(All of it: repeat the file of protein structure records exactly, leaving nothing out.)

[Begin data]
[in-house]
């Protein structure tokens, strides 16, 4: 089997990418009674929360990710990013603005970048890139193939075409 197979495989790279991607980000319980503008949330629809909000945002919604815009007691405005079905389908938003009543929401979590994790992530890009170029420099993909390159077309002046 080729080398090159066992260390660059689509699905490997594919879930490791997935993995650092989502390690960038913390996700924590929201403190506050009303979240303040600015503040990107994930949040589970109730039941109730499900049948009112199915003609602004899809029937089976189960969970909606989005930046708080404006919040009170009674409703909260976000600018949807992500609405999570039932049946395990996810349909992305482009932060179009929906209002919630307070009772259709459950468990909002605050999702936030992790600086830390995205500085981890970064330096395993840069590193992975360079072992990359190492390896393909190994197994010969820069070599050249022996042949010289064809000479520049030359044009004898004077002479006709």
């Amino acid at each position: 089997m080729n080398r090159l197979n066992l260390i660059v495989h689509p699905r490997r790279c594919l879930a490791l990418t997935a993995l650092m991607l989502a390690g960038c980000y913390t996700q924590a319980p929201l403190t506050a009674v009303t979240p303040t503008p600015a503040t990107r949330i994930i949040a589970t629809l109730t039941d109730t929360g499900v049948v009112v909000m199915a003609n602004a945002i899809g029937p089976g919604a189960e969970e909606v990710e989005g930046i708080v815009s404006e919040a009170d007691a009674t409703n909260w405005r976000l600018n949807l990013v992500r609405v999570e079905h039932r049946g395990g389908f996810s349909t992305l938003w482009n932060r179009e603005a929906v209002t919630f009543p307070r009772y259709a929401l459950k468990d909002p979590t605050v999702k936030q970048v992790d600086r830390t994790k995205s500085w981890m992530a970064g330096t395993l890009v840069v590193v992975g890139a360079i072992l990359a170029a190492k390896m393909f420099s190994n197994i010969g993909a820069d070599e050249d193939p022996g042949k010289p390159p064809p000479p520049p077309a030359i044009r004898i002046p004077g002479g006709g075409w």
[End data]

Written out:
[in-house]
């Protein structure tokens, strides 16, 4: 089997990418009674929360990710990013603005970048890139193939075409 197979495989790279991607980000319980503008949330629809909000945002919604815009007691405005079905389908938003009543929401979590994790992530890009170029420099993909390159077309002046 080729080398090159066992260390660059689509699905490997594919879930490791997935993995650092989502390690960038913390996700924590929201403190506050009303979240303040600015503040990107994930949040589970109730039941109730499900049948009112199915003609602004899809029937089976189960969970909606989005930046708080404006919040009170009674409703909260976000600018949807992500609405999570039932049946395990996810349909992305482009932060179009929906209002919630307070009772259709459950468990909002605050999702936030992790600086830390995205500085981890970064330096395993840069590193992975360079072992990359190492390896393909190994197994010969820069070599050249022996042949010289064809000479520049030359044009004898004077002479006709």
């Amino acid at each position: 089997m080729n080398r090159l197979n066992l260390i660059v495989h689509p699905r490997r790279c594919l879930a490791l990418t997935a993995l650092m991607l989502a390690g960038c980000y913390t996700q924590a319980p929201l403190t506050a009674v009303t979240p303040t503008p600015a503040t990107r949330i994930i949040a589970t629809l109730t039941d109730t929360g499900v049948v009112v909000m199915a003609n602004a945002i899809g029937p089976g919604a189960e969970e909606v990710e989005g930046i708080v815009s404006e919040a009170d007691a009674t409703n909260w405005r976000l600018n949807l990013v992500r609405v999570e079905h039932r049946g395990g389908f996810s349909t992305l938003w482009n932060r179009e603005a929906v209002t919630f009543p307070r009772y259709a929401l459950k468990d909002p979590t605050v999702k936030q970048v992790d600086r830390t994790k995205s500085w981890m992530a970064g330096t395993l890009v840069v590193v992975g890139a360079i072992l990359a170029a190492k390896m393909f420099s190994n197994i010969g993909a820069d070599e050249d193939p022996g042949k010289p390159p064809p000479p520049p077309a030359i044009r004898i002046p004077g002479g006709g075409w």